Any bond (apart from govt bonds which sov) can they deny paying the investors capital (apart from AT1 bonds do any other bonds have no obligation to pay back capital )
A denial like this means that they have defaulted on the debt and you can take them to the IBC (Bankruptcy court) and have them sell their assets and recover your (and other debt owners’) money.
Even Gilt fund invest in GOI securities, still the risk is moderate as mention in Value Research?
VR ratings are based on their opinion. These may not be reliable or useful. Having said that there is risk in interest rate movements even in GOI securities.
A rating agency has rated a paper in US as AAA and the same rating agency has rated a paper in India AAA. Is it one and the same or different?
Different. Please read the country specific rating guidelines for the above.
Also, please hear our podcast on Credit Rating Agencies and why they should not be trusted.
GOI floating rate bonds are linked to inflation?
No, they will be linked with either a T-Bill auction rate or a repo rate or such.
Does rbi follow the dutch auction mechanism?
Not really, it’s not reverse dutch. It’s a simple price based auction.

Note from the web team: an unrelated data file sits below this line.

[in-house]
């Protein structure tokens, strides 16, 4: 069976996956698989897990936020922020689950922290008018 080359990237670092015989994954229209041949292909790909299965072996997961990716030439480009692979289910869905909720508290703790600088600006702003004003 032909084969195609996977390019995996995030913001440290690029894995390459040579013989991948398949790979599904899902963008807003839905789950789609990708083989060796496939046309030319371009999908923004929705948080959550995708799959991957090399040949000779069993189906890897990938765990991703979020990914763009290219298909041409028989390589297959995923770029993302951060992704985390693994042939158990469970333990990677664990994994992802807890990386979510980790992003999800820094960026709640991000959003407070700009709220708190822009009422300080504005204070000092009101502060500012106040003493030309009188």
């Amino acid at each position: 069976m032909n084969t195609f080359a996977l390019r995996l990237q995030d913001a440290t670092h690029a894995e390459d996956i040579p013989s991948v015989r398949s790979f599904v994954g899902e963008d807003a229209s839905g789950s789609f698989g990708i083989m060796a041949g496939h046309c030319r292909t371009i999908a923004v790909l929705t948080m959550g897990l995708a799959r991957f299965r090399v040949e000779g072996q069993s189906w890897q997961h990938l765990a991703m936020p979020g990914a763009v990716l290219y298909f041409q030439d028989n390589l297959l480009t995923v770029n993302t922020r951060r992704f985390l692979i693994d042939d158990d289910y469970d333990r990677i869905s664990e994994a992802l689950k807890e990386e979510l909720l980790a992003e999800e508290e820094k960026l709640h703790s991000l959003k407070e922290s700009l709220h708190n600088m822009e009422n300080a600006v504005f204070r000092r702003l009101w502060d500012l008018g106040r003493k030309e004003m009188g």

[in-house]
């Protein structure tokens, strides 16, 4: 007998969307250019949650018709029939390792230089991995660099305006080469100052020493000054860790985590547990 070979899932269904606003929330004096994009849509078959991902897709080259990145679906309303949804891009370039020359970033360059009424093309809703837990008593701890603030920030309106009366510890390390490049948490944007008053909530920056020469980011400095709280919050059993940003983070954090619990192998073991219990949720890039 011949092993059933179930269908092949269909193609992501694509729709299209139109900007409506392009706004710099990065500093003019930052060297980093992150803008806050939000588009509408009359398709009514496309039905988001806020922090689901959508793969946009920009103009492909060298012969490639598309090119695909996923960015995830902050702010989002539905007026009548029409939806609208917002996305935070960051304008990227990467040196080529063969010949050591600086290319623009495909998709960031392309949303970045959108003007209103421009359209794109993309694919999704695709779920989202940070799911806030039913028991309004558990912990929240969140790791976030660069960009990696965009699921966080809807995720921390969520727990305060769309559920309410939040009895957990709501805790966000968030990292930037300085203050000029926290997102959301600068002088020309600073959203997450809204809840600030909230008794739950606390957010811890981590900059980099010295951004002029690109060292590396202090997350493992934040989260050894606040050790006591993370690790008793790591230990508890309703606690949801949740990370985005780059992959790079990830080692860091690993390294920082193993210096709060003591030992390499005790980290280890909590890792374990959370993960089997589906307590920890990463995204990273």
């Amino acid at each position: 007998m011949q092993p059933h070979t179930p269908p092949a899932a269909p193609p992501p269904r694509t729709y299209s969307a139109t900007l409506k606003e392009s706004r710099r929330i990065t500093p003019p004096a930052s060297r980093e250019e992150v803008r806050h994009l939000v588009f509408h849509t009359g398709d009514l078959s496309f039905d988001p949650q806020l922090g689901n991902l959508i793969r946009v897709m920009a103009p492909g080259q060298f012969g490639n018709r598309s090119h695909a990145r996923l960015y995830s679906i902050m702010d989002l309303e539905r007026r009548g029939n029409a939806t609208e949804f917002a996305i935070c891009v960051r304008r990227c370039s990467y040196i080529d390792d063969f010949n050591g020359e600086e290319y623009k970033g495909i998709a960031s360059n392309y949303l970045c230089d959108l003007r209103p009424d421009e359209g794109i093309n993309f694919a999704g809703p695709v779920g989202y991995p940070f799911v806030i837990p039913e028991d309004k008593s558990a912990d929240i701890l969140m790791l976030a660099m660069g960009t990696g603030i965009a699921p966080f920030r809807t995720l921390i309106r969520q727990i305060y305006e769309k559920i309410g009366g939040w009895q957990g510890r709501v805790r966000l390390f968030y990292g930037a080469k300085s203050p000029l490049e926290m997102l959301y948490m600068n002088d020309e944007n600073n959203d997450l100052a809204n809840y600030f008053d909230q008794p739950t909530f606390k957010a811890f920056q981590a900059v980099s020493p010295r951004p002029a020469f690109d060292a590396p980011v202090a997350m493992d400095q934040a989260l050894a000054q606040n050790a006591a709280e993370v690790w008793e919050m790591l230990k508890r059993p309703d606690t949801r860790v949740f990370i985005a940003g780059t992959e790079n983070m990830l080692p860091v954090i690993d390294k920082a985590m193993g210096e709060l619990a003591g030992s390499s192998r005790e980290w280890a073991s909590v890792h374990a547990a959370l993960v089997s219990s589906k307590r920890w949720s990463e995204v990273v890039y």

Why 2031 g-secs was at discount while all others were at premium?
Discount happens if yield is greater than the coupon. A 8% coupon bonds at 9% yield will be at a discount. Simply put, if the yield goes up, the price comes down. If the yield is greater than a coupon, the bond will trade at a discount to the face value.
Take two bonds with the same term to maturity. One is at a 7% coupon, and one is at 9%. If the market yield for each of them is 8%, then the first one will trade at a discount (less than Rs. 100, in industry standards) and the second at a premium (more than Rs. 100).
Hey, we hit a low in 10 Yr G Secs, about 5.9%. Instead of buying now, can we wait for the cycle to turn and hit peak 8% yields? And hold till maturity?
This depends on your assessment of the yield movement. In a mutual fund there is no concept of holding till maturity unless you buy an FMP which only buys such gilt funds.
RBI doesn’t buy bonds directly. However, they also do regular operations for Govt bonds. How exactly does this work? what impact is has on the overall interest rate regime
This is something called an OMO (Open Market Operation). RBI will either:
Impact: Typically the idea is to add liquidity to the system, not to impact interest rates.
There are other repo and reverse repo operations that involve a temporary transfer of government bonds between banks and the RBI but that is different from what I’ve described above.
The complete webinar recording, probably the most comprehensive practical beginners guide on debt investing in India, is available to watch at your own pace for ₹2,999: Learn how to understand and invest in Debt Mutual Funds